able to be changed or cancelled

A revocable living trust is set up during your lifetime and can be revoked at any time before death. They allow assets held in the trust to pass directly to beneficiaries without probate court proceedings and can also reduce federal estate taxes.

cannot be changed or cancelled

tax on gifts generally paid by the person making the gift rather than the recipient

the original value of an asset, such as stock, before its appreciation or depreciation

the growth in value of an asset like stock or real estate since the original purchase

the price a willing buyer and willing seller can agree on

The person receiving the gift annuity payments.

the part of an estate left after debts, taxes and specific bequests have been paid

a written and properly witnessed legal change to a will

the person named in a will to manage the estate, collect the property, pay any debt, and distribute property according to the will

A donor advised fund is an account that you set up but which is managed by a nonprofit organization. You contribute to the account, which grows tax-free. You can recommend how much (and how often) you want to distribute money from that fund to Morristown Medical Center or other charities. You cannot direct the gifts.

An endowed gift can create a new endowment or add to an existing endowment. The principal of the endowment is invested and a portion of the principal’s earnings are used each year to support our mission.

Tax on the growth in value of an asset—such as real estate or stock—since its original purchase.

Securities, real estate or any other property having a fair market value greater than its original purchase price.

Real estate can be a personal residence, vacation home, timeshare property, farm, commercial property or undeveloped land.

A charitable remainder trust provides you or other named individuals income each year for life or a period not exceeding 20 years from assets you give to the trust you create.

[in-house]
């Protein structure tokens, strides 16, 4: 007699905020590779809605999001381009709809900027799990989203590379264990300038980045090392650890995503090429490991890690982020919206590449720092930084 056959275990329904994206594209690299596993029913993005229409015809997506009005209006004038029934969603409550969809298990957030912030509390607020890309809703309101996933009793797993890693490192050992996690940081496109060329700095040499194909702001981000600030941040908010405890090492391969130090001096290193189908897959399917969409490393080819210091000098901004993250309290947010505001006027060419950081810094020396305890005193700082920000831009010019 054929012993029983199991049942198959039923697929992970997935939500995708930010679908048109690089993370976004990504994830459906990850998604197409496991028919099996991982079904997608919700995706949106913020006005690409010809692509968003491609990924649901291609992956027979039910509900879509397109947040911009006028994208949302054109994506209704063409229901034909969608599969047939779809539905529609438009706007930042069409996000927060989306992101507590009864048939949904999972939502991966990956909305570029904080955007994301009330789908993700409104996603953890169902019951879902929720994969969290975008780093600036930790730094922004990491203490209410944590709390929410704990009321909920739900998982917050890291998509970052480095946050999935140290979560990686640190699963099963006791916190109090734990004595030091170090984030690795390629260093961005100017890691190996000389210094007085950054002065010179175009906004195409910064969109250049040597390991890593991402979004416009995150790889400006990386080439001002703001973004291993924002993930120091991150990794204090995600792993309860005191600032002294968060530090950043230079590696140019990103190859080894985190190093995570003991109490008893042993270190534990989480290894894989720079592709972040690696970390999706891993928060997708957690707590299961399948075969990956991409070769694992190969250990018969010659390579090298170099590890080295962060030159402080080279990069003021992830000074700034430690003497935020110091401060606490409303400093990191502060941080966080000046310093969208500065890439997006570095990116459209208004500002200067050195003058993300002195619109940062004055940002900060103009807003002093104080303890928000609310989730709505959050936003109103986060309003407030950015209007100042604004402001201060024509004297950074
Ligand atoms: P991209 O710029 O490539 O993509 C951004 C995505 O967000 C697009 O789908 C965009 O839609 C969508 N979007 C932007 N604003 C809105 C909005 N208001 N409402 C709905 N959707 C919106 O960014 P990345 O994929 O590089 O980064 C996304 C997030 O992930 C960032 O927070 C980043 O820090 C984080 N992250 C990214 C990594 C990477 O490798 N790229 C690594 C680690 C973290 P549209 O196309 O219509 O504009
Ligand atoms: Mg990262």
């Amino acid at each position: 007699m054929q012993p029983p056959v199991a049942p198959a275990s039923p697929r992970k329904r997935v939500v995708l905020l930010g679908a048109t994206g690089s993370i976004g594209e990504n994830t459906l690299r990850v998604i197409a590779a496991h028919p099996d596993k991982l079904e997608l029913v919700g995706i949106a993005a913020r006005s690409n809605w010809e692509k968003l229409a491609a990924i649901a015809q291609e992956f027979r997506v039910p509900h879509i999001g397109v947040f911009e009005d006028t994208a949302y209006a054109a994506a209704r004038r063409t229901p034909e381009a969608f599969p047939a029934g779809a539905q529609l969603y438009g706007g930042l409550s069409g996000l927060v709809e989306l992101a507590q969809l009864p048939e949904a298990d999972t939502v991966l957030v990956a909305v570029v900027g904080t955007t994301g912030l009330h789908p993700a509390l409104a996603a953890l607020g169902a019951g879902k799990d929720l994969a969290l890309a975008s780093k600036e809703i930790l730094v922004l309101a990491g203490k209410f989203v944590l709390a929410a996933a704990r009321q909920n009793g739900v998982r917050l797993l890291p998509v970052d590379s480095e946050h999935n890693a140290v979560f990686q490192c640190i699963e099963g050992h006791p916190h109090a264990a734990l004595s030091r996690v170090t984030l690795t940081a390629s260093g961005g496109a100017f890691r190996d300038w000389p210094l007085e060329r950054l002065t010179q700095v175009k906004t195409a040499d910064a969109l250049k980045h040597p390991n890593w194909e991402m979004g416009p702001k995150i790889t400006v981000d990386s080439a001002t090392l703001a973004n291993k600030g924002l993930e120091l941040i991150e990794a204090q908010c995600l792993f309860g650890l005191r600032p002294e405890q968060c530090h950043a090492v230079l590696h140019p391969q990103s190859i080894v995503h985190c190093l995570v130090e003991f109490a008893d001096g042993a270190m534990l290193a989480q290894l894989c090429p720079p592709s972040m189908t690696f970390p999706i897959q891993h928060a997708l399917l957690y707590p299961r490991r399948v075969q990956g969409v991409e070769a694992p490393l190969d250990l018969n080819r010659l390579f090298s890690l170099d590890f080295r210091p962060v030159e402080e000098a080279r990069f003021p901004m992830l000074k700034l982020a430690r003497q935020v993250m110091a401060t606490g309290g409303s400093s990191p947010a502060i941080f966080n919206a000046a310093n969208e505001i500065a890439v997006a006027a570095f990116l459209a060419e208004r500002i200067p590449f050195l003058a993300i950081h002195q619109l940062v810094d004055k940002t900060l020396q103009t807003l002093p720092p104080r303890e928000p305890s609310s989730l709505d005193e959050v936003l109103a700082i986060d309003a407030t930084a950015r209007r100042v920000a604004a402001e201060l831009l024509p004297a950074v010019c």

You give assets to a trust that pays our organization set payments for a number of years, which you choose. The longer the length of time, the better the potential tax savings to you. When the term is up, the remaining trust assets go to you, your family or other beneficiaries you select. This is an excellent way to transfer property to family members at a minimal cost.

You fund this type of trust with cash or appreciated assets—and may qualify for a federal income tax charitable deduction when you itemize. You can also make additional gifts; each one also qualifies for a tax deduction. The trust pays you, each year, a variable amount based on a fixed percentage of the fair market value of the trust assets. When the trust terminates, the remaining principal goes to Morristown Medical Center as a lump sum.

You fund this trust with cash or appreciated assets—and may qualify for a federal income tax charitable deduction when you itemize. Each year the trust pays you or another named individual the same dollar amount you choose at the start. When the trust terminates, the remaining principal goes to Morristown Medical Center as a lump sum.

A beneficiary designation clearly identifies how specific assets will be distributed after your death.

A charitable gift annuity involves a simple contract between you and Morristown Medical Center where you agree to make a gift to Morristown Medical Center and we, in return, agree to pay you (and someone else, if you choose) a fixed amount each year for the rest of your life.

Personal Estate Planning Kit Request Form

Please provide the following information to view the materials for planning your estate.

First name is required
Last Name is required
Please include an '@' in the email address

eBrochure Request Form

Please provide the following information to view the brochure.

First name is required
Last Name is required
Please include an '@' in the email address